Actually, it began in childhood when you tried to write a novel about a crazy doll collector named Mrs. Buckett and when you began to document the events of your life for some inscrutable future, driven by a need to make notes for some unknown but necessary story TBD, TBA. Only you had no idea why you were writing, or what was important, or how it would all come together. For example, did you really need to write down that on November 3, 1984, you learned to play “Cadet Boogie” on the accordion and you got a new pen and you went to the library and you went to the New York Pizzeria and your brother ate all the pepperoni off the pizza and you took a shower and washed your hair and your bangs need to be cut? Probably not. You had no idea what you were doing, or why, so how can that be the beginning?

You still don’t know what you’re doing, or why, but in that 2 hours and 20 minutes you write the part that you thought maybe you had already written, 7 years ago, and then you pick the kids up from kayak camp, and you drive them back over the mountain. They are wet and tired and hungry, but Rob Inglis’s commanding voice speaking of Bilbo Baggins keeps them captivated. At home they’ll need to be fed, but they’re old enough to forage, so they do. You have no idea what they eat. Mostly bread? Leftovers? One of them—the one that eats cherries—is spitting pits in the backyard. The other one is slicing a pear. They are fine, so you will write a little more. There’s just a little more you want to do.

You write at a desk in the living room, because you have no study, no room of your own, so the kids move about the house around you, and you occasionally field their questions. Do you want to play Mexican Train with me? Yes, but later. Do we have any more naan bread in the downstairs freezer? Not sure, go check. Where’s that book about solar eclipses? Check the bedside table. The daughter cocoons herself in the hammock out back to read, and the son works on the custom shoe rack he’s building for his room, which means that he gets out the Deep River blue paint that he picked out at Home Depot to paint it with, which means that he covers himself in Deep River blue paint, but he is outside and happy, so you can get work done.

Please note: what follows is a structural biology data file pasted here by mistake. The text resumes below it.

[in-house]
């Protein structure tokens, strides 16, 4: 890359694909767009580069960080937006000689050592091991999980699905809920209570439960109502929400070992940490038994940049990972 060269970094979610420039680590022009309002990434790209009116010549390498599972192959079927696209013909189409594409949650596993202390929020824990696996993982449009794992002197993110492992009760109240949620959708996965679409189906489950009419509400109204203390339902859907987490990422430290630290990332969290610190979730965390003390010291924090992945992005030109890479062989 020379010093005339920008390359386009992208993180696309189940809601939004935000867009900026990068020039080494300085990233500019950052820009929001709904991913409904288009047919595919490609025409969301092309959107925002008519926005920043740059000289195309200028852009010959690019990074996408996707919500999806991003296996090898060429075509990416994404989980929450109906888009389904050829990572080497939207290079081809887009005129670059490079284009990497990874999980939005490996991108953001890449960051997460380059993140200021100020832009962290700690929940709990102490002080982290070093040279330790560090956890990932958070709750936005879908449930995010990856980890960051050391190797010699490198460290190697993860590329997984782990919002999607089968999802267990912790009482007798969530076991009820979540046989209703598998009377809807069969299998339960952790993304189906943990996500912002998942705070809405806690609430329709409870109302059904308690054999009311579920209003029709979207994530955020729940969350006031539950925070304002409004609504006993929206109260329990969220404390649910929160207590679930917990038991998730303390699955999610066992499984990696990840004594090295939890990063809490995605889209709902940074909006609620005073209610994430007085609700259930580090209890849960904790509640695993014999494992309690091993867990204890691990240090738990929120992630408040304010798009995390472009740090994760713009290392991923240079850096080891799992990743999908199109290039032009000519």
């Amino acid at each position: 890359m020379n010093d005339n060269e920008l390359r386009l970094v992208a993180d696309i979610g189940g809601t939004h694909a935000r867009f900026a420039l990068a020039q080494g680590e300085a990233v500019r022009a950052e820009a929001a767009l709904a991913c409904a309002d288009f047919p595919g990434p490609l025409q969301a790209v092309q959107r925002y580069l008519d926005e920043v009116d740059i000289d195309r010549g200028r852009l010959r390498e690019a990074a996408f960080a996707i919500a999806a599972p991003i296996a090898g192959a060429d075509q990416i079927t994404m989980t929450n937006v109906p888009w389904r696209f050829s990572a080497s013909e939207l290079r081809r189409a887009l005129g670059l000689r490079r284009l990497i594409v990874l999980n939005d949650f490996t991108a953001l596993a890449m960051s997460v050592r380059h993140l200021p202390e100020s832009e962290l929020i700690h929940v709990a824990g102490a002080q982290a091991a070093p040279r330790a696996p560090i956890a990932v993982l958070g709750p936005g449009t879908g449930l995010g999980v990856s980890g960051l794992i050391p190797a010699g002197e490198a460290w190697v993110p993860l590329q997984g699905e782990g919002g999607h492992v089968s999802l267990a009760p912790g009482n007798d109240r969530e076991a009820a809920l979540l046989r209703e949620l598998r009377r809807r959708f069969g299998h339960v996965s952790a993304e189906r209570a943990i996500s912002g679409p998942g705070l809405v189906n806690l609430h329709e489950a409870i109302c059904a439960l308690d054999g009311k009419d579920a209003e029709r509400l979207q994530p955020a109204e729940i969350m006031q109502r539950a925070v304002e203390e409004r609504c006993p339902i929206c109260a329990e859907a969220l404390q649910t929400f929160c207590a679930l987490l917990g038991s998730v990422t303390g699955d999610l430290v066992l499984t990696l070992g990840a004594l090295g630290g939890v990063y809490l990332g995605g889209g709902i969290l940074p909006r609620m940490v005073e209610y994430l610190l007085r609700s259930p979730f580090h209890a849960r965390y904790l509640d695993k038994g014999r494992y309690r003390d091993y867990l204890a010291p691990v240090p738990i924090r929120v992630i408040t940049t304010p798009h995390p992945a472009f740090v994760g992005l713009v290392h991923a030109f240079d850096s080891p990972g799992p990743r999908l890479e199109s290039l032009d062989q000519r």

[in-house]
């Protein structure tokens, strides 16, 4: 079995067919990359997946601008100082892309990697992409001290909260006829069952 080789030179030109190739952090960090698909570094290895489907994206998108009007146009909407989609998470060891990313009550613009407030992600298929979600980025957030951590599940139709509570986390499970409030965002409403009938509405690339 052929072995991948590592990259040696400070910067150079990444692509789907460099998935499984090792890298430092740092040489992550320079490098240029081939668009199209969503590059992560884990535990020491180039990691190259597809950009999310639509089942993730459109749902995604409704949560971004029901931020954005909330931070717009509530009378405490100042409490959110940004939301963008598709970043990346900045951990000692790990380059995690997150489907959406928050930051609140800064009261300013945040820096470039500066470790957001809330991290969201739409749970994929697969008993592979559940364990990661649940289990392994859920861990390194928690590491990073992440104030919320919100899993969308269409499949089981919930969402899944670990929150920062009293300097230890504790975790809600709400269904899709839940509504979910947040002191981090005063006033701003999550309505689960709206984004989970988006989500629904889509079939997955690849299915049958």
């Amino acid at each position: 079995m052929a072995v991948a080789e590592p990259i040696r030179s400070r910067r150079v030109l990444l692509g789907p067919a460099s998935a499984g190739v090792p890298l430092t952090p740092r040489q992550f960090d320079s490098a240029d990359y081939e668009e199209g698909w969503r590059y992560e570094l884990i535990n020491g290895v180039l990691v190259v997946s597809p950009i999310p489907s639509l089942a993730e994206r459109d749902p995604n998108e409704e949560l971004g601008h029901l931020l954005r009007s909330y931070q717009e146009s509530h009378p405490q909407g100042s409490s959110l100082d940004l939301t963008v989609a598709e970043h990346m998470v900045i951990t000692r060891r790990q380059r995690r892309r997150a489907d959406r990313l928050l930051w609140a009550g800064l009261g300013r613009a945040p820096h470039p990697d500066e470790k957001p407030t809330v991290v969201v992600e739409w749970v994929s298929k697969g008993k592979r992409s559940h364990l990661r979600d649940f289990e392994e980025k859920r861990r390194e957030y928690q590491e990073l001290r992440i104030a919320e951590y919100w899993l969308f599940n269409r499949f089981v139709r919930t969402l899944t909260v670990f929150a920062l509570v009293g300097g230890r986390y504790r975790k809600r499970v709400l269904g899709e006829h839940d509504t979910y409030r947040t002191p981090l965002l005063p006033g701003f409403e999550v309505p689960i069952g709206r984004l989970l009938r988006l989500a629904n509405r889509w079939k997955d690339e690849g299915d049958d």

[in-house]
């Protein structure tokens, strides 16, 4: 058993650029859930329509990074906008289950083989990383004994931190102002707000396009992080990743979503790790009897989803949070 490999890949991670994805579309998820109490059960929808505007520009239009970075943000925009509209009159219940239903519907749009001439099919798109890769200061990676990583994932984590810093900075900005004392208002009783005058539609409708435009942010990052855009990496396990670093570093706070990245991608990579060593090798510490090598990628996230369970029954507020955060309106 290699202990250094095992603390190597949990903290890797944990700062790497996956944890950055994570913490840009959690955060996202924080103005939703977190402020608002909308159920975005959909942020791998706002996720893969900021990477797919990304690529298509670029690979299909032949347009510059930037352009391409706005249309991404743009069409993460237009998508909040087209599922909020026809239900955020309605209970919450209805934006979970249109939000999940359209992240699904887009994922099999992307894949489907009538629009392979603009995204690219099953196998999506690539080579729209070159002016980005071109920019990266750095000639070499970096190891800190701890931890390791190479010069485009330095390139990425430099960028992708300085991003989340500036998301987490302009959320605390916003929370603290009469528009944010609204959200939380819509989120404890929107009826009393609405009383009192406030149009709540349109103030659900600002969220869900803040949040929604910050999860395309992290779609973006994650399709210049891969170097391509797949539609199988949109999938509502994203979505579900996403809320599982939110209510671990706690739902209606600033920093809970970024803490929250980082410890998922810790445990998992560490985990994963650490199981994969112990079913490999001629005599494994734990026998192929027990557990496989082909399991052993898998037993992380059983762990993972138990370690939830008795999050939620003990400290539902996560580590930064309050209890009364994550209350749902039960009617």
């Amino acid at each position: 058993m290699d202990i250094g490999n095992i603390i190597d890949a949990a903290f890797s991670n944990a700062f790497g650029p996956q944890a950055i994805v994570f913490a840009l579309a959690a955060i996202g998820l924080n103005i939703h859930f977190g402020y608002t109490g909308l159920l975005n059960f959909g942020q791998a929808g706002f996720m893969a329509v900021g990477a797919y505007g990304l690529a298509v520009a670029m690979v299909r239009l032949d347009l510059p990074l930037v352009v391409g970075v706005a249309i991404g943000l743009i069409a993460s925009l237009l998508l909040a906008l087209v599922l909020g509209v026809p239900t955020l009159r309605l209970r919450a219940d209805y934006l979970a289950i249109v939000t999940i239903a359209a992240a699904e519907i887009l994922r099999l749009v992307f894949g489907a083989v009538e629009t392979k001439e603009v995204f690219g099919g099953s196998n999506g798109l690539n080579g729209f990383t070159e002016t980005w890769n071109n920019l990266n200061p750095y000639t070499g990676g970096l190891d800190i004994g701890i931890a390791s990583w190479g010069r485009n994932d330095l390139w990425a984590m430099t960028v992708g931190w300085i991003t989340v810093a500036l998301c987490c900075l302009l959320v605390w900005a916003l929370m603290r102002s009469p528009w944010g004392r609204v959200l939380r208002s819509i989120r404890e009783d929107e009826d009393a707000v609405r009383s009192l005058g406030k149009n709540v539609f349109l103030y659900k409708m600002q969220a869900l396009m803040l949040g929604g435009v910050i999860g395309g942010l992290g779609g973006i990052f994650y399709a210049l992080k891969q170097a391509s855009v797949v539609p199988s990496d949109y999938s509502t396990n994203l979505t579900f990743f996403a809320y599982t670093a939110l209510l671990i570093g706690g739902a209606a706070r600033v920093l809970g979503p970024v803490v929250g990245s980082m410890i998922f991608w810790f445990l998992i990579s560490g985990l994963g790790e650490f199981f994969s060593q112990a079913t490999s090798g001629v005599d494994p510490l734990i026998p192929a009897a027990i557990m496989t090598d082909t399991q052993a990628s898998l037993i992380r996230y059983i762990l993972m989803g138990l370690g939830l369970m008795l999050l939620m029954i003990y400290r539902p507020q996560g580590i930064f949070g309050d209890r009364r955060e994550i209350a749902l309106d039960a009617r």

I think we’ve run out of frozen peas. OK, put them on the list. Can you tell if this water bottle has BPA in it? Let me take a look. Can you open this jar of yeast? Probably. Will you have time to read to us later? Wouldn’t you prefer Rob Inglis? No, we prefer you! Yes, we’ll read before bed.

You check in on your online class. The students are writing beautiful essays about blended families and trees and racism and religion and elderly parents and sex and addiction and childhood. You read a couple of their pieces, post comments. Then check your email. What are the details about a reading you’re planning this fall? You respond. Will you write a letter of recommendation for a former student applying to Ph.D. programs? You will. Check Facebook. Will you review an essay written by a non-native speaker of English? You can’t, no time. Sorry. You have a deadline: in 3 weeks, you head back to the classroom. There’s never enough time for all of it—all of the demands and requests.

You take a break to play Mexican Train, then Five Crowns with the kids. One of them is making bread, so he runs off to punch down his dough. The other says she needs to do her 30 minutes of algebra for the day. Start a load of laundry. Assign a few chores: take out the trash, clean the counter, sweep the stairs, fold the dish towels. Go back to your computer, work another half hour.

You’ve been doing this for over a dozen years now, and you’re no longer a special snowflake when it comes to getting work done. You no longer need a secluded room, perfect quiet, a cup of tea with a matching saucer, a good frame of mind. You know now that the room of your own is in your head, and the time to write is now. In the summer the room of your own is the Canton library during kayak camp and the Wethersfield library during writing camp and poolside during swim team practice and the bleachers during softball practice and Panera and the patio in the backyard and the living room and in bed at night with the laptop propped up on your knees. If you wait for the perfect time or perfect place, you will wait for years. You will wait until the house is clean and the stuff all organized, put away in tidy labeled bins, and the laundry and dishes are done and the counters are spotless. You will wait until your kids grow up and leave home. You will wait until you can stop working other jobs. You will wait until you are dead.

You finish one little bit, and then it’s time to think about dinner. What’s for dinner? Never mind, daughter has made dinner. Son has made fresh bread. Husband joins you for a family meal, another round of Mexican Train.